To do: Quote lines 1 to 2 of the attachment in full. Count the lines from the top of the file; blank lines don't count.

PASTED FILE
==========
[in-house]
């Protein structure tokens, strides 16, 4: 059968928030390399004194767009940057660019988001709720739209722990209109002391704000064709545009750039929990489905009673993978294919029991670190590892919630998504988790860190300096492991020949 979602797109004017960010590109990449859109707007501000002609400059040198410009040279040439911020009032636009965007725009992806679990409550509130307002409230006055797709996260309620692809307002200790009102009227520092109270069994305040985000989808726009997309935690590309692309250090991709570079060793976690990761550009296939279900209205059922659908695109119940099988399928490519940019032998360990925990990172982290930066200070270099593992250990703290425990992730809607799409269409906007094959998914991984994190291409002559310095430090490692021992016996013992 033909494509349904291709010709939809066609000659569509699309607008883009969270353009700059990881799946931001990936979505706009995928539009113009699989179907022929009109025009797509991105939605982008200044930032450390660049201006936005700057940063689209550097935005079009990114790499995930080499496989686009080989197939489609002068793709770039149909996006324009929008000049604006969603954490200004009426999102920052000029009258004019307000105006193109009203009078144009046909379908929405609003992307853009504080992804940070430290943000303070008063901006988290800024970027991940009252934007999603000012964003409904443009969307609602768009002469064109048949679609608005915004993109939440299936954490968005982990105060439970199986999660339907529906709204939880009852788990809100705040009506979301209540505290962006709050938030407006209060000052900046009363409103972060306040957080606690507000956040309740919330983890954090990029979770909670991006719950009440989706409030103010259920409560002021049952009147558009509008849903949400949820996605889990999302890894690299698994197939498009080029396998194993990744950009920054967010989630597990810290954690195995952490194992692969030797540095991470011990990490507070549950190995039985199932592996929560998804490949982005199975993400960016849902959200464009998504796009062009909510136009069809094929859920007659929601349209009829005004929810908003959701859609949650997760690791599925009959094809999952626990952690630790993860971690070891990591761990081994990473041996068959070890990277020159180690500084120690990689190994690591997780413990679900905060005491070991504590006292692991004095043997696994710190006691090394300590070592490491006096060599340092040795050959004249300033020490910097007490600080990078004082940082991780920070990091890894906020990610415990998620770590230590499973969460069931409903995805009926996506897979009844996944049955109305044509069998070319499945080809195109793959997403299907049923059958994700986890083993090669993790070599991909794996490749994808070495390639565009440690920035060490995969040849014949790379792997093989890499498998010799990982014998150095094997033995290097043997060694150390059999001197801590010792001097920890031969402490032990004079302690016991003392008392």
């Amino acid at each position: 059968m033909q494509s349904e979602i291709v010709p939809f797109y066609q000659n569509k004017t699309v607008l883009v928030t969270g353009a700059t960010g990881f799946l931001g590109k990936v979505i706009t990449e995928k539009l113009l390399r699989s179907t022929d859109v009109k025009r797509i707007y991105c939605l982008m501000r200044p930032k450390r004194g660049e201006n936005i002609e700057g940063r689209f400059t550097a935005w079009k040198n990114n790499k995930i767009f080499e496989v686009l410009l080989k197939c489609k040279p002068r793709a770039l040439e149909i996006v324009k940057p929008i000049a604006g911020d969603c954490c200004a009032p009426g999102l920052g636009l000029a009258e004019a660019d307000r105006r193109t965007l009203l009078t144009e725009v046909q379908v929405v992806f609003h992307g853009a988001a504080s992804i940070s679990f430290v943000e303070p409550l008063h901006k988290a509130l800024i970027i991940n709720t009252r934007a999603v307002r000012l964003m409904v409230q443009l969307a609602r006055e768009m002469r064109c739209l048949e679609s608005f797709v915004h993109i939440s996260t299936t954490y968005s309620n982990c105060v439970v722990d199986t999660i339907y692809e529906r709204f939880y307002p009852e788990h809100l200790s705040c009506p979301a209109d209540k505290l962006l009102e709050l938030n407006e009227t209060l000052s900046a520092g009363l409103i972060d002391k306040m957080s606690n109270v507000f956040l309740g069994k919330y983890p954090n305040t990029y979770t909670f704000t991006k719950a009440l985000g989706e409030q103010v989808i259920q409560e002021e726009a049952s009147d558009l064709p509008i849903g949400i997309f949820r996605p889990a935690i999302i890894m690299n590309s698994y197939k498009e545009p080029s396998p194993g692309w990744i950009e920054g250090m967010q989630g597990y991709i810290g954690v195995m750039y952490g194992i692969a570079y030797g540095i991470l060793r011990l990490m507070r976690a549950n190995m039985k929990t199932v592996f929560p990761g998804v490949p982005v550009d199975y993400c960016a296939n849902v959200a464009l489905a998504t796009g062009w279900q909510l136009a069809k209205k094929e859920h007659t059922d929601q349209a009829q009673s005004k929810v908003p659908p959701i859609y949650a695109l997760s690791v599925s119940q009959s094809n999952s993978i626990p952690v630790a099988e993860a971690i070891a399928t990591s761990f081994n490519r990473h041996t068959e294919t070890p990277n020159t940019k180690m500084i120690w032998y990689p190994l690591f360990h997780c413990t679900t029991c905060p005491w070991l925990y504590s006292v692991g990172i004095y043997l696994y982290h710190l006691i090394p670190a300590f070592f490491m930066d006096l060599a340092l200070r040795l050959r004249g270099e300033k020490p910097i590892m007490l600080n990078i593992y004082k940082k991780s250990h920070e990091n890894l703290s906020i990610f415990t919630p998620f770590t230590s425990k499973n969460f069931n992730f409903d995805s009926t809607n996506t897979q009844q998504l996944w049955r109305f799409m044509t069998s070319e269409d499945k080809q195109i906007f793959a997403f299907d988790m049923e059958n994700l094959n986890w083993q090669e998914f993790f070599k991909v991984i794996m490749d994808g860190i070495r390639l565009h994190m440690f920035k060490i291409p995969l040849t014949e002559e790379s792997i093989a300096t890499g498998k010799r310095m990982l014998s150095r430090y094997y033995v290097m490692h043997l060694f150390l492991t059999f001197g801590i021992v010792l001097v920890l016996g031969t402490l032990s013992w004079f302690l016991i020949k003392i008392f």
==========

[in-house]
């Protein structure tokens, strides 16, 4: 059968928030390399004194767009940057660019988001709720739209722990209109002391704000064709545009750039929990489905009673993978294919029991670190590892919630998504988790860190300096492991020949 979602797109004017960010590109990449859109707007501000002609400059040198410009040279040439911020009032636009965007725009992806679990409550509130307002409230006055797709996260309620692809307002200790009102009227520092109270069994305040985000989808726009997309935690590309692309250090991709570079060793976690990761550009296939279900209205059922659908695109119940099988399928490519940019032998360990925990990172982290930066200070270099593992250990703290425990992730809607799409269409906007094959998914991984994190291409002559310095430090490692021992016996013992 033909494509349904291709010709939809066609000659569509699309607008883009969270353009700059990881799946931001990936979505706009995928539009113009699989179907022929009109025009797509991105939605982008200044930032450390660049201006936005700057940063689209550097935005079009990114790499995930080499496989686009080989197939489609002068793709770039149909996006324009929008000049604006969603954490200004009426999102920052000029009258004019307000105006193109009203009078144009046909379908929405609003992307853009504080992804940070430290943000303070008063901006988290800024970027991940009252934007999603000012964003409904443009969307609602768009002469064109048949679609608005915004993109939440299936954490968005982990105060439970199986999660339907529906709204939880009852788990809100705040009506979301209540505290962006709050938030407006209060000052900046009363409103972060306040957080606690507000956040309740919330983890954090990029979770909670991006719950009440989706409030103010259920409560002021049952009147558009509008849903949400949820996605889990999302890894690299698994197939498009080029396998194993990744950009920054967010989630597990810290954690195995952490194992692969030797540095991470011990990490507070549950190995039985199932592996929560998804490949982005199975993400960016849902959200464009998504796009062009909510136009069809094929859920007659929601349209009829005004929810908003959701859609949650997760690791599925009959094809999952626990952690630790993860971690070891990591761990081994990473041996068959070890990277020159180690500084120690990689190994690591997780413990679900905060005491070991504590006292692991004095043997696994710190006691090394300590070592490491006096060599340092040795050959004249300033020490910097007490600080990078004082940082991780920070990091890894906020990610415990998620770590230590499973969460069931409903995805009926996506897979009844996944049955109305044509069998070319499945080809195109793959997403299907049923059958994700986890083993090669993790070599991909794996490749994808070495390639565009440690920035060490995969040849014949790379792997093989890499498998010799990982014998150095094997033995290097043997060694150390059999001197801590010792001097920890031969402490032990004079302690016991003392008392």